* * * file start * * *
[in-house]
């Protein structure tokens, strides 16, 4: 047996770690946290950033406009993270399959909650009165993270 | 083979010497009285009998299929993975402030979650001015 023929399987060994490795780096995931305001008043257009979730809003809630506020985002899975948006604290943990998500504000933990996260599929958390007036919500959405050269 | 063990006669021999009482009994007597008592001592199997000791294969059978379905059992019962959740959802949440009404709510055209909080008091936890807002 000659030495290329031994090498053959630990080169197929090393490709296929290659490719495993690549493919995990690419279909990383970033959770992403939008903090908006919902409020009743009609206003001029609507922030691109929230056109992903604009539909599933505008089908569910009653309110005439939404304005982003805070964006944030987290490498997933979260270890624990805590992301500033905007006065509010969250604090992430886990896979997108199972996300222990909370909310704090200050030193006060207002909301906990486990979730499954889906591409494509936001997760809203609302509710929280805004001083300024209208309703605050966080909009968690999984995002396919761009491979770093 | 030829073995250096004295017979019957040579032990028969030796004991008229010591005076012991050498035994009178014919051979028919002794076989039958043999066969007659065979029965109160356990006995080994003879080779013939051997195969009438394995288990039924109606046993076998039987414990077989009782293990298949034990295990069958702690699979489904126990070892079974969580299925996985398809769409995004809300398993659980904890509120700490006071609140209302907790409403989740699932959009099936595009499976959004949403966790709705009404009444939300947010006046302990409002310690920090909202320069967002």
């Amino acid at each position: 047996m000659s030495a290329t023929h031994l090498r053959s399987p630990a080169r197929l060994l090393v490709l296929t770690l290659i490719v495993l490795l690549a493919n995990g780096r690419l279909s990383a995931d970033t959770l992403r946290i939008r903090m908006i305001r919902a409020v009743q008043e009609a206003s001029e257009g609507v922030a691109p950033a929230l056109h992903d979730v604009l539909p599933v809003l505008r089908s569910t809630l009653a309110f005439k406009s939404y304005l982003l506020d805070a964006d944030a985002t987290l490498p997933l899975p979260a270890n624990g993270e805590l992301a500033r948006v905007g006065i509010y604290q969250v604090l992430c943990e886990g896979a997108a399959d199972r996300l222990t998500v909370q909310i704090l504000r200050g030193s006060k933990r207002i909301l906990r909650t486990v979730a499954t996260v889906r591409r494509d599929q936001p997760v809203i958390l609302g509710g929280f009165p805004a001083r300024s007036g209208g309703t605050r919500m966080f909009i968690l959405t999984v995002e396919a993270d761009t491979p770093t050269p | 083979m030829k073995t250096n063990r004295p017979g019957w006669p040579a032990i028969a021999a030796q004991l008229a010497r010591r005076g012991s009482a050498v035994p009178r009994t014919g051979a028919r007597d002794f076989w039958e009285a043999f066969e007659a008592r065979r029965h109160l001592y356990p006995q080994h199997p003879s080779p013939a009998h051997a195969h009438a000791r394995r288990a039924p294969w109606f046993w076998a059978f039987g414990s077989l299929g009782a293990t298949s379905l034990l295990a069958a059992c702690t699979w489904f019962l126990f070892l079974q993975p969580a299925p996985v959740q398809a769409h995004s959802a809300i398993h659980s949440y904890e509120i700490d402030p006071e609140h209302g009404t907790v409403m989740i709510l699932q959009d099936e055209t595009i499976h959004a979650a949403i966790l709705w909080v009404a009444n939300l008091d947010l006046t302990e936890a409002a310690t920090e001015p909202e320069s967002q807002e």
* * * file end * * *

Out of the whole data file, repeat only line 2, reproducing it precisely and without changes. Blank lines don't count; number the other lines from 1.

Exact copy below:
């Protein structure tokens, strides 16, 4: 047996770690946290950033406009993270399959909650009165993270 | 083979010497009285009998299929993975402030979650001015 023929399987060994490795780096995931305001008043257009979730809003809630506020985002899975948006604290943990998500504000933990996260599929958390007036919500959405050269 | 063990006669021999009482009994007597008592001592199997000791294969059978379905059992019962959740959802949440009404709510055209909080008091936890807002 000659030495290329031994090498053959630990080169197929090393490709296929290659490719495993690549493919995990690419279909990383970033959770992403939008903090908006919902409020009743009609206003001029609507922030691109929230056109992903604009539909599933505008089908569910009653309110005439939404304005982003805070964006944030987290490498997933979260270890624990805590992301500033905007006065509010969250604090992430886990896979997108199972996300222990909370909310704090200050030193006060207002909301906990486990979730499954889906591409494509936001997760809203609302509710929280805004001083300024209208309703605050966080909009968690999984995002396919761009491979770093 | 030829073995250096004295017979019957040579032990028969030796004991008229010591005076012991050498035994009178014919051979028919002794076989039958043999066969007659065979029965109160356990006995080994003879080779013939051997195969009438394995288990039924109606046993076998039987414990077989009782293990298949034990295990069958702690699979489904126990070892079974969580299925996985398809769409995004809300398993659980904890509120700490006071609140209302907790409403989740699932959009099936595009499976959004949403966790709705009404009444939300947010006046302990409002310690920090909202320069967002």